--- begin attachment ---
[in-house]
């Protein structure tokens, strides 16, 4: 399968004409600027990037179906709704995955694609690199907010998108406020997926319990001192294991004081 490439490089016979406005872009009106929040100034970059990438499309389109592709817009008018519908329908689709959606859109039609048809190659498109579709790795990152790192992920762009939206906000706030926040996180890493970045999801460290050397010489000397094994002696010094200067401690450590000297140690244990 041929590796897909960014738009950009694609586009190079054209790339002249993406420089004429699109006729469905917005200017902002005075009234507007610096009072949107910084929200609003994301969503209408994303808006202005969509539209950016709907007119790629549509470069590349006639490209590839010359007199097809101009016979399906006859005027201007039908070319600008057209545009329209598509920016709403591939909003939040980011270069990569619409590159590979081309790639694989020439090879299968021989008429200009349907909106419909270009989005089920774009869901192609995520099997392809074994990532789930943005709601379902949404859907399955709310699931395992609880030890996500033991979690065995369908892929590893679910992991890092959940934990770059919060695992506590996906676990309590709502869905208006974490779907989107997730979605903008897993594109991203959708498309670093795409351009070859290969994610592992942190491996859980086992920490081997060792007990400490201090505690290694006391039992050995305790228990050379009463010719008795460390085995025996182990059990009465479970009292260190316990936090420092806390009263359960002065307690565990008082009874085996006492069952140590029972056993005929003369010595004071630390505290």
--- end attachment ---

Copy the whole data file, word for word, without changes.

[in-house]
């Protein structure tokens, strides 16, 4: 399968004409600027990037179906709704995955694609690199907010998108406020997926319990001192294991004081 490439490089016979406005872009009106929040100034970059990438499309389109592709817009008018519908329908689709959606859109039609048809190659498109579709790795990152790192992920762009939206906000706030926040996180890493970045999801460290050397010489000397094994002696010094200067401690450590000297140690244990 041929590796897909960014738009950009694609586009190079054209790339002249993406420089004429699109006729469905917005200017902002005075009234507007610096009072949107910084929200609003994301969503209408994303808006202005969509539209950016709907007119790629549509470069590349006639490209590839010359007199097809101009016979399906006859005027201007039908070319600008057209545009329209598509920016709403591939909003939040980011270069990569619409590159590979081309790639694989020439090879299968021989008429200009349907909106419909270009989005089920774009869901192609995520099997392809074994990532789930943005709601379902949404859907399955709310699931395992609880030890996500033991979690065995369908892929590893679910992991890092959940934990770059919060695992506590996906676990309590709502869905208006974490779907989107997730979605903008897993594109991203959708498309670093795409351009070859290969994610592992942190491996859980086992920490081997060792007990400490201090505690290694006391039992050995305790228990050379009463010719008795460390085995025996182990059990009465479970009292260190316990936090420092806390009263359960002065307690565990008082009874085996006492069952140590029972056993005929003369010595004071630390505290």